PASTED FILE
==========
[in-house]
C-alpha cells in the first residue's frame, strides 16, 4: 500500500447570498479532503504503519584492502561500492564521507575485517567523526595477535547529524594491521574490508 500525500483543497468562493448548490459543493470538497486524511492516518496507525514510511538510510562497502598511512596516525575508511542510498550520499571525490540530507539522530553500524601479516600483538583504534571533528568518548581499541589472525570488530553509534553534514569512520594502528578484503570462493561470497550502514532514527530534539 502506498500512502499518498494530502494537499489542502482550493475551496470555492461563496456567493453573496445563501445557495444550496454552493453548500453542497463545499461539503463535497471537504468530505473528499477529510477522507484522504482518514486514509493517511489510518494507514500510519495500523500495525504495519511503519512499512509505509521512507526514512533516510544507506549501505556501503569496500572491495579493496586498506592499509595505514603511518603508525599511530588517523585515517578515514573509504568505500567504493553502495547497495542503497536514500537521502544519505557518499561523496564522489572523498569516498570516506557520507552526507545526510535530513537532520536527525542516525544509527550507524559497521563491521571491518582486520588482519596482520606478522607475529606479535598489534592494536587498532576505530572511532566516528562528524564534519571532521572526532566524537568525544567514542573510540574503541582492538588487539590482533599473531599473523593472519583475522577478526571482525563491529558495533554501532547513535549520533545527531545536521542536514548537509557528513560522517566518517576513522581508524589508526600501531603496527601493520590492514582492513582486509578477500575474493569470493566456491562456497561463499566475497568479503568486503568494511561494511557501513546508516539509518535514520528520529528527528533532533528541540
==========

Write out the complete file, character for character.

[in-house]
C-alpha cells in the first residue's frame, strides 16, 4: 500500500447570498479532503504503519584492502561500492564521507575485517567523526595477535547529524594491521574490508 500525500483543497468562493448548490459543493470538497486524511492516518496507525514510511538510510562497502598511512596516525575508511542510498550520499571525490540530507539522530553500524601479516600483538583504534571533528568518548581499541589472525570488530553509534553534514569512520594502528578484503570462493561470497550502514532514527530534539 502506498500512502499518498494530502494537499489542502482550493475551496470555492461563496456567493453573496445563501445557495444550496454552493453548500453542497463545499461539503463535497471537504468530505473528499477529510477522507484522504482518514486514509493517511489510518494507514500510519495500523500495525504495519511503519512499512509505509521512507526514512533516510544507506549501505556501503569496500572491495579493496586498506592499509595505514603511518603508525599511530588517523585515517578515514573509504568505500567504493553502495547497495542503497536514500537521502544519505557518499561523496564522489572523498569516498570516506557520507552526507545526510535530513537532520536527525542516525544509527550507524559497521563491521571491518582486520588482519596482520606478522607475529606479535598489534592494536587498532576505530572511532566516528562528524564534519571532521572526532566524537568525544567514542573510540574503541582492538588487539590482533599473531599473523593472519583475522577478526571482525563491529558495533554501532547513535549520533545527531545536521542536514548537509557528513560522517566518517576513522581508524589508526600501531603496527601493520590492514582492513582486509578477500575474493569470493566456491562456497561463499566475497568479503568486503568494511561494511557501513546508516539509518535514520528520529528527528533532533528541540